Alarmists Claim ‘Global Heat Wave’ Is Melting Polar Bear Sea Ice – Facts Say Otherwise

polar bear hunting sealpolar bear hunting seal

According to The Guardian, there is a “global heat wave” going on right now.

In Siberia, the heat is supposedly “completely unprecedented” and will surely (we are told) impact Arctic sea ice — the habitat of the iconic polar bear. Yet a comparison of previous years shows little to no impact on sea ice: there is more ice present than there was in 2007.

Said The Guardian (July 9, 2018):

“But though we cannot say definitively that the current heatwave is caused by carbon emissions, it fits the pattern of long-term changes that we call climate. It is part of a global phenomenon, even if not the most important part.

The really significant change is happening in eastern Siberia at the moment, where a completely unprecedented heatwave is warming that Arctic coastline, with consequences that are unpredictable in detail but surely bad on a large scale.” [my bold]

The heat — which some folks admit they not only expect during this season called summer but anticipate with joy — has been around since late June, with several locales outside Siberia affected, including southern OntarioQuebecLos Angeles CA, Britan, many locations in the eastern USAEurope.

With so many locations across the Northern Hemisphere experiencing very hot weather over the last few weeks (maybe record-breaking, maybe not), let’s take a look at what all that heat is doing to Arctic sea ice compared to previous years.

Look at 2007 first, for the date of July 8 (courtesy NSIDC’s new sea ice comparison tool).

Recall that 2007 had the 2nd lowest summer sea ice minimum since 1979.

It turns out that 2007 also had late June heat waves in western North America and Asia (here and here) but I guess not as hot as this year or this year’s heat waves surely would not be newsworthy.

Below is what sea ice extent looked like for 8 July 2007, with a big patch of open water off Siberia in the East Siberian Sea, the Southern Beaufort, Chukchi, and Kara Seas and virtually no ice left in Hudson Bay:

And below is what sea ice extent looked like for 8 July 2018 (Sunday), with a big patch of open water off Siberia (but not much larger than 2007), a small patch in the Southern Beaufort but lots of ice still in the Western Beaufort, the Chukchi Sea around Wrangel Island, in the eastern Laptev Sea and the western Kara Sea.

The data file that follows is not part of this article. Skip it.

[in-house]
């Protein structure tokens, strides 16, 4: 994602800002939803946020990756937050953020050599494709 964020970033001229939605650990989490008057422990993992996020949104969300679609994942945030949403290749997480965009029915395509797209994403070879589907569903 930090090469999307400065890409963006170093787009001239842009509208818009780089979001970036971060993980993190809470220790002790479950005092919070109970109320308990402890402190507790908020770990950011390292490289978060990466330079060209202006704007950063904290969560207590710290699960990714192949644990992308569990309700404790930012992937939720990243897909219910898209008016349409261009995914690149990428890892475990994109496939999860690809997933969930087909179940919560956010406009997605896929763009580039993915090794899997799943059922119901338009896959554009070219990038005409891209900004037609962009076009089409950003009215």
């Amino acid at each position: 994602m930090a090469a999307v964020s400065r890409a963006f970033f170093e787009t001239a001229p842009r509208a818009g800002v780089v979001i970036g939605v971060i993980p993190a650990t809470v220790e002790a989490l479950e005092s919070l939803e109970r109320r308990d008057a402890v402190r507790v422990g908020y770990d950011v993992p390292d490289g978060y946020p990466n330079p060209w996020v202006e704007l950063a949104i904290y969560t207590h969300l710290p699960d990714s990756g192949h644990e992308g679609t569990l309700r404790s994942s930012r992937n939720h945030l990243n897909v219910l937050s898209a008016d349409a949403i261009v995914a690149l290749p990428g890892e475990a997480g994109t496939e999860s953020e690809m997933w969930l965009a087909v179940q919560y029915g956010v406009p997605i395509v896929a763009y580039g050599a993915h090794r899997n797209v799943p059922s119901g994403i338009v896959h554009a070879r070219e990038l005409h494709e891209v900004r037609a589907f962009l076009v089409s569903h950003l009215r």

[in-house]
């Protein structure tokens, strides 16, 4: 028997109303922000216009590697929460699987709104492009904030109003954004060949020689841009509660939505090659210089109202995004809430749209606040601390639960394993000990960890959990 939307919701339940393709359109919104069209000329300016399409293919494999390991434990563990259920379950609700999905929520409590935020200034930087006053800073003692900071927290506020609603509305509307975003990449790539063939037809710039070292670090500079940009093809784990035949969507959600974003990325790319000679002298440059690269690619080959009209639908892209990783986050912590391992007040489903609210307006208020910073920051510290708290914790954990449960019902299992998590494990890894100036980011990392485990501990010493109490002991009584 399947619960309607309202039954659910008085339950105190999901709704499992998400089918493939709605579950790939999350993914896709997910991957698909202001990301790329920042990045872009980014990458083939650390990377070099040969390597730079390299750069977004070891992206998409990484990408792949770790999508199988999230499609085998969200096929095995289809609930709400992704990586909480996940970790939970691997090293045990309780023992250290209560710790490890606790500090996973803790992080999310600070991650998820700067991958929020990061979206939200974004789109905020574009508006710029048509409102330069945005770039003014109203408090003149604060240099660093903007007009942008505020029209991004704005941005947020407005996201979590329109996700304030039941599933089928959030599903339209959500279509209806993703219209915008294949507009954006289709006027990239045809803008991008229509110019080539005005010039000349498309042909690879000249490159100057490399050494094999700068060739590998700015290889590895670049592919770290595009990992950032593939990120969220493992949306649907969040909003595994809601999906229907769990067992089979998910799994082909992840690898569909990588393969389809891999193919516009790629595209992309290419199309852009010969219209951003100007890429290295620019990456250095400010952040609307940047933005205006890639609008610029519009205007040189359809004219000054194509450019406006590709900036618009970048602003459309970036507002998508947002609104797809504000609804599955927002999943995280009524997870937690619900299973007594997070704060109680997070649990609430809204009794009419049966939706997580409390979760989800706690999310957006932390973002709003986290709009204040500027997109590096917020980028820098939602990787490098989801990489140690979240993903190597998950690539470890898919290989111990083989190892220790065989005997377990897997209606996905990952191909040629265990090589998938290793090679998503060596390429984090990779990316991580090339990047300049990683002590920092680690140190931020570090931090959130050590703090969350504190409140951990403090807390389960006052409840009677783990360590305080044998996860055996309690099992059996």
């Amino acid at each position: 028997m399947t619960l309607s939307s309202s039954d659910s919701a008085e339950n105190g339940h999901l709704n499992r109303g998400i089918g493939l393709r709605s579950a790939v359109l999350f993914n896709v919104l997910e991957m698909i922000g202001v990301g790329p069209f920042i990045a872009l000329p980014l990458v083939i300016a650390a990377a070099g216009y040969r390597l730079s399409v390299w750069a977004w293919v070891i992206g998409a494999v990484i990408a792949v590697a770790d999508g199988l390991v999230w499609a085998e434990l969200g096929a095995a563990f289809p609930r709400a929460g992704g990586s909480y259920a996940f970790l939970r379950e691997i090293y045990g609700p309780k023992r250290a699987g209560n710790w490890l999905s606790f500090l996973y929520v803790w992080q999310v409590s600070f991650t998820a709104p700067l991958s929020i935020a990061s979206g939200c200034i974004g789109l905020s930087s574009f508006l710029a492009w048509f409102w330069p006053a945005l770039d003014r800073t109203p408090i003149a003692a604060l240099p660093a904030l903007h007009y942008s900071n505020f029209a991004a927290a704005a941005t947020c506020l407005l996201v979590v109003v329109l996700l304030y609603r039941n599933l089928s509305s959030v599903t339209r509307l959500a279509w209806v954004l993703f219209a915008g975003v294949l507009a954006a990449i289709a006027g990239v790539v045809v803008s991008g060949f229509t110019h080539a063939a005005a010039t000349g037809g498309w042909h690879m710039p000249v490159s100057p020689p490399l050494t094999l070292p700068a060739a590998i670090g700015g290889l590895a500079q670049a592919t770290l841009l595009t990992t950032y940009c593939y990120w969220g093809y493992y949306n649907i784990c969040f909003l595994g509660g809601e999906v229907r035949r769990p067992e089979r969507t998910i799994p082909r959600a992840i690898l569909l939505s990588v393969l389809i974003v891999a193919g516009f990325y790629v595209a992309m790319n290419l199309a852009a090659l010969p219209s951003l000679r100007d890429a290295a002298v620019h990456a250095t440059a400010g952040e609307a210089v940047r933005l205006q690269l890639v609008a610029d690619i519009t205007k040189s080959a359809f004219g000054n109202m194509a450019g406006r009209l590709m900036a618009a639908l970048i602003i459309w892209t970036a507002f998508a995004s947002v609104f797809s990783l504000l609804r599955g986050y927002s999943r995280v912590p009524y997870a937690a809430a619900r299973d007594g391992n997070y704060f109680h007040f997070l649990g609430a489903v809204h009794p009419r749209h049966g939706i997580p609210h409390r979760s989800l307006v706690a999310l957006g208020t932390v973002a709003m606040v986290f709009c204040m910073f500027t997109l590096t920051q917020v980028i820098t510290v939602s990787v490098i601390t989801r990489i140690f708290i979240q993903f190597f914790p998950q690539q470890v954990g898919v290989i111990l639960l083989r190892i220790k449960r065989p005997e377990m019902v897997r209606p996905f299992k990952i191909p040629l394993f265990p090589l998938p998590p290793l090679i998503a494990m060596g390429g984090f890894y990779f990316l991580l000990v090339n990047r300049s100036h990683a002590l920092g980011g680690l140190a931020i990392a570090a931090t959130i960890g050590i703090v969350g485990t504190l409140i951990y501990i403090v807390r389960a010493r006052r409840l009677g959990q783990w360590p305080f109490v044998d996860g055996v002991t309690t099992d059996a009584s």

Although there is less ice in the Barents Sea than in 2007, the Central Canadian Archipelago is still clogged with ice and southern-most Hudson Bay is still half-filled with ice:

8 July 2018 sea ice map8 July 2018 sea ice map

Bottom line: NSIDC shows slightly more ice this year than in 2007 at 8 July (here), despite weeks of record-breaking, late June/early July ‘global’ heat waves in 2018.

sea-ice-extent-2007-and-2018-nsidc-interactive-graph-at-july-8-2018sea-ice-extent-2007-and-2018-nsidc-interactive-graph-at-july-8-2018

Note that the patch of open water off Siberia in the western Laptev Sea that is garnering attention was present in mid-June (shown below), well before the recent heat wave:

ice_extent_map-15-june-2018ice_extent_map-15-june-2018

Did early summer heat waves cause sea ice to decline rapidly in 2007? If so, then the heat waves of the last few weeks cannot be as extraordinary as they are being made out to be.

OTHER YEARS BELOW, FOR COMPARISON:

ice_extent 8-july-2010ice_extent 8-july-2010

ice_extent 8-july-2011ice_extent 8-july-2011

ice_extent 8-july-2012ice_extent 8-july-2012

ice_extent 8-july-2013ice_extent 8-july-2013

ice_extent 8-july-2014ice_extent 8-july-2014

ice_extent-8-july-2016ice_extent-8-july-2016

ice_extent-8-july-2017ice_extent-8-july-2017

Find more years or more recent data at NSIDC’s new sea ice comparison tool (these maps were generated by setting both maps to the same date).

Conclusion: I don’t see any startling differences to ice extent in 2018 that could be blamed on the last couple of weeks of ‘global heat’ (aka “summer”) during late June and early July.

So far, it looks more or less like the same kind of Arctic ice retreat we’ve been seeing for the last 9 years, except slower.

Read more at Polar Bear Science

via Watts Up With That?

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July 10, 2018 at 03:30PM

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